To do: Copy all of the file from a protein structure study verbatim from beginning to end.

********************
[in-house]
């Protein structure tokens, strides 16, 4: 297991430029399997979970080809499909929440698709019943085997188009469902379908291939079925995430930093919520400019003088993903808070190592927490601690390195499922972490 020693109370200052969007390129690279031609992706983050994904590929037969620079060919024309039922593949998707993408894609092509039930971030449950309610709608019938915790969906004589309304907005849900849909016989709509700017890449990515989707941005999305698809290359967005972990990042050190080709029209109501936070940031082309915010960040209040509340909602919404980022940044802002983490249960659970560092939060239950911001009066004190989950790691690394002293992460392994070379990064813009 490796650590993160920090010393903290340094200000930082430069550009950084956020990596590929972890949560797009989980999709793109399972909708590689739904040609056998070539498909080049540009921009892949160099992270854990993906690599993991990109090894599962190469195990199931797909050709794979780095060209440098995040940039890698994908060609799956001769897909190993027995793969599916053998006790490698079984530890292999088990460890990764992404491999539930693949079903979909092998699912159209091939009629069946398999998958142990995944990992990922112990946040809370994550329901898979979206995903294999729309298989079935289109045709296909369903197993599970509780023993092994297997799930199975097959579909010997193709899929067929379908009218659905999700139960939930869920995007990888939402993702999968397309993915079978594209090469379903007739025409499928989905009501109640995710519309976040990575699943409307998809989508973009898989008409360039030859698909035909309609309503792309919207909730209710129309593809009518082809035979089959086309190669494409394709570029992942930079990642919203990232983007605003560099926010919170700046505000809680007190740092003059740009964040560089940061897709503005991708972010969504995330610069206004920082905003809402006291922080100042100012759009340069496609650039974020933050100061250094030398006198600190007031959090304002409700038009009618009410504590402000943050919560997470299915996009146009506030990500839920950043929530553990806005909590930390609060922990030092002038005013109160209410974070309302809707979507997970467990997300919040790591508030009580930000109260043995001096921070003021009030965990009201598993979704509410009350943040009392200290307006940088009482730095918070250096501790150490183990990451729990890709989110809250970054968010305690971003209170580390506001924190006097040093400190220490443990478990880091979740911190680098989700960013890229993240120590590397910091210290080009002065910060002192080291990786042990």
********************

[in-house]
């Protein structure tokens, strides 16, 4: 297991430029399997979970080809499909929440698709019943085997188009469902379908291939079925995430930093919520400019003088993903808070190592927490601690390195499922972490 020693109370200052969007390129690279031609992706983050994904590929037969620079060919024309039922593949998707993408894609092509039930971030449950309610709608019938915790969906004589309304907005849900849909016989709509700017890449990515989707941005999305698809290359967005972990990042050190080709029209109501936070940031082309915010960040209040509340909602919404980022940044802002983490249960659970560092939060239950911001009066004190989950790691690394002293992460392994070379990064813009 490796650590993160920090010393903290340094200000930082430069550009950084956020990596590929972890949560797009989980999709793109399972909708590689739904040609056998070539498909080049540009921009892949160099992270854990993906690599993991990109090894599962190469195990199931797909050709794979780095060209440098995040940039890698994908060609799956001769897909190993027995793969599916053998006790490698079984530890292999088990460890990764992404491999539930693949079903979909092998699912159209091939009629069946398999998958142990995944990992990922112990946040809370994550329901898979979206995903294999729309298989079935289109045709296909369903197993599970509780023993092994297997799930199975097959579909010997193709899929067929379908009218659905999700139960939930869920995007990888939402993702999968397309993915079978594209090469379903007739025409499928989905009501109640995710519309976040990575699943409307998809989508973009898989008409360039030859698909035909309609309503792309919207909730209710129309593809009518082809035979089959086309190669494409394709570029992942930079990642919203990232983007605003560099926010919170700046505000809680007190740092003059740009964040560089940061897709503005991708972010969504995330610069206004920082905003809402006291922080100042100012759009340069496609650039974020933050100061250094030398006198600190007031959090304002409700038009009618009410504590402000943050919560997470299915996009146009506030990500839920950043929530553990806005909590930390609060922990030092002038005013109160209410974070309302809707979507997970467990997300919040790591508030009580930000109260043995001096921070003021009030965990009201598993979704509410009350943040009392200290307006940088009482730095918070250096501790150490183990990451729990890709989110809250970054968010305690971003209170580390506001924190006097040093400190220490443990478990880091979740911190680098989700960013890229993240120590590397910091210290080009002065910060002192080291990786042990």